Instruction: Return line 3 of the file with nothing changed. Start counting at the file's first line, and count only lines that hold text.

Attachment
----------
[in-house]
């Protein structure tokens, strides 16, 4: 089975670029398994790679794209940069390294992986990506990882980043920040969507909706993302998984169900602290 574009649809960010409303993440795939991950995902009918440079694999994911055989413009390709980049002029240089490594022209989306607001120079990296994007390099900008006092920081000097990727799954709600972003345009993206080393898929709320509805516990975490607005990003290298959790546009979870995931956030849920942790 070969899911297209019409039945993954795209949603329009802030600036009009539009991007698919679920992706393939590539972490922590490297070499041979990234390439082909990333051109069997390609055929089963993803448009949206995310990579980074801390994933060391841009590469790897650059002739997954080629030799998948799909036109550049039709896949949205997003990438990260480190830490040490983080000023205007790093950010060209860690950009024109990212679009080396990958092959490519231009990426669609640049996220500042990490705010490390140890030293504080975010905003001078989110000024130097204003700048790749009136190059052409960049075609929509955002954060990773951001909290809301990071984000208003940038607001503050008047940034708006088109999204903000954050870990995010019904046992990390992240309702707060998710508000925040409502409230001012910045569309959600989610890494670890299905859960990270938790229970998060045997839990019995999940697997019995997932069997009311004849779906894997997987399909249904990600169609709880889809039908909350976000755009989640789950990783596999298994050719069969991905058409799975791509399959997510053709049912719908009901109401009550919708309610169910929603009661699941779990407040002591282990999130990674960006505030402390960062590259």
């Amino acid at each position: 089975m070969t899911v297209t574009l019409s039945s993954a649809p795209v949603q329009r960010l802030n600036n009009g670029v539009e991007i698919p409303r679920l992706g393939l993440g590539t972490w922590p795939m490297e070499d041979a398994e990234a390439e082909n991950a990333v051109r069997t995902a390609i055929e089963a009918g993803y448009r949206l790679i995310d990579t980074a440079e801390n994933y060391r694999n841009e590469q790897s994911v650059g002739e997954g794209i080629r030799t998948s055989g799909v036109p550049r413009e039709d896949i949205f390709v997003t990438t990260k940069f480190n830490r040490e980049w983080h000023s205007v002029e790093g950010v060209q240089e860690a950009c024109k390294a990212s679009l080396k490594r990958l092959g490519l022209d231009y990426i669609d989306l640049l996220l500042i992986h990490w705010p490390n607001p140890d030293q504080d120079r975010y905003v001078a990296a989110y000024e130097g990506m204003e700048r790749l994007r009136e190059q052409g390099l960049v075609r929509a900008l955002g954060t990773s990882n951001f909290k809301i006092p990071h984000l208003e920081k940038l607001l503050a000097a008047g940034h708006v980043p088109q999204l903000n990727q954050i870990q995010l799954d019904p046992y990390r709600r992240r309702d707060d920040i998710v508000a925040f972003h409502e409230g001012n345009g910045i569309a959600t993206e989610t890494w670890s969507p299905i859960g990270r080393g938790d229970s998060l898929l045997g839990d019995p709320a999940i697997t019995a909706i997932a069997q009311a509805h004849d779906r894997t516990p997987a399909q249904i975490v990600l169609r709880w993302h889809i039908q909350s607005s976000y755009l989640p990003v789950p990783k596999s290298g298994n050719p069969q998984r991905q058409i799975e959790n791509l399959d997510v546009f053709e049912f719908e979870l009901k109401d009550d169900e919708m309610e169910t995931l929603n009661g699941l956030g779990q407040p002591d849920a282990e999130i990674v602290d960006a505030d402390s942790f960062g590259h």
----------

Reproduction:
């Amino acid at each position: 089975m070969t899911v297209t574009l019409s039945s993954a649809p795209v949603q329009r960010l802030n600036n009009g670029v539009e991007i698919p409303r679920l992706g393939l993440g590539t972490w922590p795939m490297e070499d041979a398994e990234a390439e082909n991950a990333v051109r069997t995902a390609i055929e089963a009918g993803y448009r949206l790679i995310d990579t980074a440079e801390n994933y060391r694999n841009e590469q790897s994911v650059g002739e997954g794209i080629r030799t998948s055989g799909v036109p550049r413009e039709d896949i949205f390709v997003t990438t990260k940069f480190n830490r040490e980049w983080h000023s205007v002029e790093g950010v060209q240089e860690a950009c024109k390294a990212s679009l080396k490594r990958l092959g490519l022209d231009y990426i669609d989306l640049l996220l500042i992986h990490w705010p490390n607001p140890d030293q504080d120079r975010y905003v001078a990296a989110y000024e130097g990506m204003e700048r790749l994007r009136e190059q052409g390099l960049v075609r929509a900008l955002g954060t990773s990882n951001f909290k809301i006092p990071h984000l208003e920081k940038l607001l503050a000097a008047g940034h708006v980043p088109q999204l903000n990727q954050i870990q995010l799954d019904p046992y990390r709600r992240r309702d707060d920040i998710v508000a925040f972003h409502e409230g001012n345009g910045i569309a959600t993206e989610t890494w670890s969507p299905i859960g990270r080393g938790d229970s998060l898929l045997g839990d019995p709320a999940i697997t019995a909706i997932a069997q009311a509805h004849d779906r894997t516990p997987a399909q249904i975490v990600l169609r709880w993302h889809i039908q909350s607005s976000y755009l989640p990003v789950p990783k596999s290298g298994n050719p069969q998984r991905q058409i799975e959790n791509l399959d997510v546009f053709e049912f719908e979870l009901k109401d009550d169900e919708m309610e169910t995931l929603n009661g699941l956030g779990q407040p002591d849920a282990e999130i990674v602290d960006a505030d402390s942790f960062g590259h």